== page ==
Singapore’s new terminal in Tuas will be revolutionary in its use of technology.
Fifteen years from now Singapore’s port sound like it’ll resemble a Ridley Scott movie, drones flying around the place, and driverless trucks delivering containers to and fro. Much of the details of this Bladerunner-esque landscape have been revealed in recent months as authorities accelerate plans to shift the port from downtown to Tuas in the west of the republic.
The port is still growing however in its original location – in size, if not in throughput. This June the prime minister of Singapore, Lee Hsien Loong, opened phase 3 and 4 of development of PSA’s Pasir Panjang container terminal.
Around S$3.5bn ($2.6bn) is to be invested in the next two stages of the terminal’s development, which will enable Singapore to handle 50m teu of containers annually by the end of 2017.
While this development is impressive in scale it is nothing as to what is being talked about over in Tuas where dredging is already underway for the new 65m teu port that could look like a futuristic multi-storey carpark when completed in 2030.
Planners have had to get creative because of land constraints in the republic. As a result Singapore is considering using a two-tiered container terminal in Tuas, Maritime & Port Authority (MPA) of Singapore’s CEO Andrew Tan has said.
Speaking at the Singapore Maritime Institute (SMI) Forum in October, Tan said that the port is exploring building a double-tiered container terminal.
Tan said: “We should not restrict ourselves to traditional port layouts. One of these new land-use concepts is to develop a platform above part of the container port on which port-related and industrial developments, such as container freight stations, logistic hubs and other facilities, can be developed to intensify land use.”
“The aboveground space development over part of the new mega container port could create significant land area for the development of a cluster of maritime and port business activities, including amenities and possibly commercial-residential areas for those working in the area to form a component of the future Tuas maritime hub.”
There is also the possibility of developing underground storage.
Another aspect of the new terminal that will make it a world leader in automation is the use of driverless automated guided vehicles (AGVs). AGVs are unmanned transportation platforms used for shuttling containers between the quayside and container yard.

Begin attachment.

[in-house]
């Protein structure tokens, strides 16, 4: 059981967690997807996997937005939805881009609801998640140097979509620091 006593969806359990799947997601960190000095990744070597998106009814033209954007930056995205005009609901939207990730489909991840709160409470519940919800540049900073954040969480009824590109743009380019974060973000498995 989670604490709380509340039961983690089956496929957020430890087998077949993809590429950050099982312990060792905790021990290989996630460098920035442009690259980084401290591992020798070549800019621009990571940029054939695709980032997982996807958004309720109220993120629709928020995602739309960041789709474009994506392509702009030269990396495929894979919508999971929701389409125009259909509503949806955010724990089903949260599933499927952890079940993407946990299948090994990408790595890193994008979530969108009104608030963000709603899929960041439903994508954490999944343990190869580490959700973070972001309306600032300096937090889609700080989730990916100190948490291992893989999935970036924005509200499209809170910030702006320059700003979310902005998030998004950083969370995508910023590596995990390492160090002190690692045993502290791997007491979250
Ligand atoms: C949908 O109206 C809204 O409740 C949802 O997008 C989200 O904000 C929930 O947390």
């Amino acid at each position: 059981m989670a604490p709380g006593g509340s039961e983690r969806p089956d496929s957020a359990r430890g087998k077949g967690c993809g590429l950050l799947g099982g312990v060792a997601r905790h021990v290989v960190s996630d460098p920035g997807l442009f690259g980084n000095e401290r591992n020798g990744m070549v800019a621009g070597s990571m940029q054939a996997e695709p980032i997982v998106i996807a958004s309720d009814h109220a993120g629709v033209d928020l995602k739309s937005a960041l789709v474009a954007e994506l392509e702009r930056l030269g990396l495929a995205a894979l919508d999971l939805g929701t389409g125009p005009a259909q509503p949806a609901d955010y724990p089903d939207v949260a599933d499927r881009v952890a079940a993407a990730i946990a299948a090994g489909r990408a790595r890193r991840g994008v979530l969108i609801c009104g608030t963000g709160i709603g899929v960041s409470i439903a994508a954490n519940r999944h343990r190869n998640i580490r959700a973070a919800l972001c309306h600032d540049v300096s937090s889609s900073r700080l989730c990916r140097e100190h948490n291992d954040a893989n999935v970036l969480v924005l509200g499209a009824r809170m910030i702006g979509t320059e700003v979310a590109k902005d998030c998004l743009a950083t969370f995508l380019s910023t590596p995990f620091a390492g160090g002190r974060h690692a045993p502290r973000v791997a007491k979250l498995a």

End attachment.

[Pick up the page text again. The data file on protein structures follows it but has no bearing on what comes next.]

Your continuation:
Terminal operator PSA currently has a fleet of eight AGVs undergoing live operational trials at its Pasir Panjang Terminal.
PSA has also signed a memorandum of understanding with the Ministry of Transport to develop an autonomous truck platooning system to transport containers between its terminals on public roads, as well as other potential future trucking uses.
One or more driverless container trucks will be led by a single manned truck, thereby raising productivity with more cargo transported per driver, and encouraging more trips to be carried out at off-peak hours, which will improve traffic flow during peak periods.
Permanent secretary for transport Pang Kin Keong, who is chairman of the committee for autonomous road transport in Singapore, commented in a statement earlier this year: “As Singapore’s maritime sector continues to grow and container volumes increase, the need for efficient inter-terminal and inter-port haulage has never been greater. Autonomous truck platooning technology can enable us to make a quantum leap in productivity in the port sector, while addressing the shortage of drivers in the trucking industry and adding value to their jobs.”
Deploying drones to drive productivity is also being researched at the moment while automated cranes are likely to feature in Tuas with the whole port operation making far greater use of predictive analysis. MPA has this year teamed up with IBM to look into how best to harness Big Data for port operations.
The first phase of the Tuas project, including 20 deepwater berths with a total annual capacity of 20m teu, should be operational in 2020.
As MPA’s Tan said in summing up Singapore’s future port planning: “By harnessing technology, by our willingness to experiment, and by learning from others, we will push the boundaries of what defines a port.”
This article first appeared in the recently published Singapore Market Report 2015, published by Splash. Readers can access the full magazine for free by clicking here.